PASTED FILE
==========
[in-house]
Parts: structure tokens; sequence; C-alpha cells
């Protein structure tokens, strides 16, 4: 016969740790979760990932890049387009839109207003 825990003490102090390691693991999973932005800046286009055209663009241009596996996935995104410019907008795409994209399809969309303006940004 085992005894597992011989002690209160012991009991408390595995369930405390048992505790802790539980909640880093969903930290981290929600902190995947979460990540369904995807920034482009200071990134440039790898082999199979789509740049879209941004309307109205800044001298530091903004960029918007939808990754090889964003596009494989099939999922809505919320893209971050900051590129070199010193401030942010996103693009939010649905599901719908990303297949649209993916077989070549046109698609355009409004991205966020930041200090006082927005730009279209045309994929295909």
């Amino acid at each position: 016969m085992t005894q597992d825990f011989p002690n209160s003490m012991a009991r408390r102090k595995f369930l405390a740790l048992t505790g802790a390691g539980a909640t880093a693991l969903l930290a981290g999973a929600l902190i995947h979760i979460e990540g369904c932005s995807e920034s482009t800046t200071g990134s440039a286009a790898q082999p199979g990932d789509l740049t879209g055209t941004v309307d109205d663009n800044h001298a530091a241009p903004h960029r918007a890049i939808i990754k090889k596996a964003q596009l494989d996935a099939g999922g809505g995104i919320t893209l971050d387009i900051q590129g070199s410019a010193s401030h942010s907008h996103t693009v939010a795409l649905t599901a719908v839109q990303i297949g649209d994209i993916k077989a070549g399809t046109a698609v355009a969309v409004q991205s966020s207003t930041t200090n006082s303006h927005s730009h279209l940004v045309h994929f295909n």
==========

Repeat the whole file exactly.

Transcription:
[in-house]
Parts: structure tokens; sequence; C-alpha cells
């Protein structure tokens, strides 16, 4: 016969740790979760990932890049387009839109207003 825990003490102090390691693991999973932005800046286009055209663009241009596996996935995104410019907008795409994209399809969309303006940004 085992005894597992011989002690209160012991009991408390595995369930405390048992505790802790539980909640880093969903930290981290929600902190995947979460990540369904995807920034482009200071990134440039790898082999199979789509740049879209941004309307109205800044001298530091903004960029918007939808990754090889964003596009494989099939999922809505919320893209971050900051590129070199010193401030942010996103693009939010649905599901719908990303297949649209993916077989070549046109698609355009409004991205966020930041200090006082927005730009279209045309994929295909």
């Amino acid at each position: 016969m085992t005894q597992d825990f011989p002690n209160s003490m012991a009991r408390r102090k595995f369930l405390a740790l048992t505790g802790a390691g539980a909640t880093a693991l969903l930290a981290g999973a929600l902190i995947h979760i979460e990540g369904c932005s995807e920034s482009t800046t200071g990134s440039a286009a790898q082999p199979g990932d789509l740049t879209g055209t941004v309307d109205d663009n800044h001298a530091a241009p903004h960029r918007a890049i939808i990754k090889k596996a964003q596009l494989d996935a099939g999922g809505g995104i919320t893209l971050d387009i900051q590129g070199s410019a010193s401030h942010s907008h996103t693009v939010a795409l649905t599901a719908v839109q990303i297949g649209d994209i993916k077989a070549g399809t046109a698609v355009a969309v409004q991205s966020s207003t930041t200090n006082s303006h927005s730009h279209l940004v045309h994929f295909n």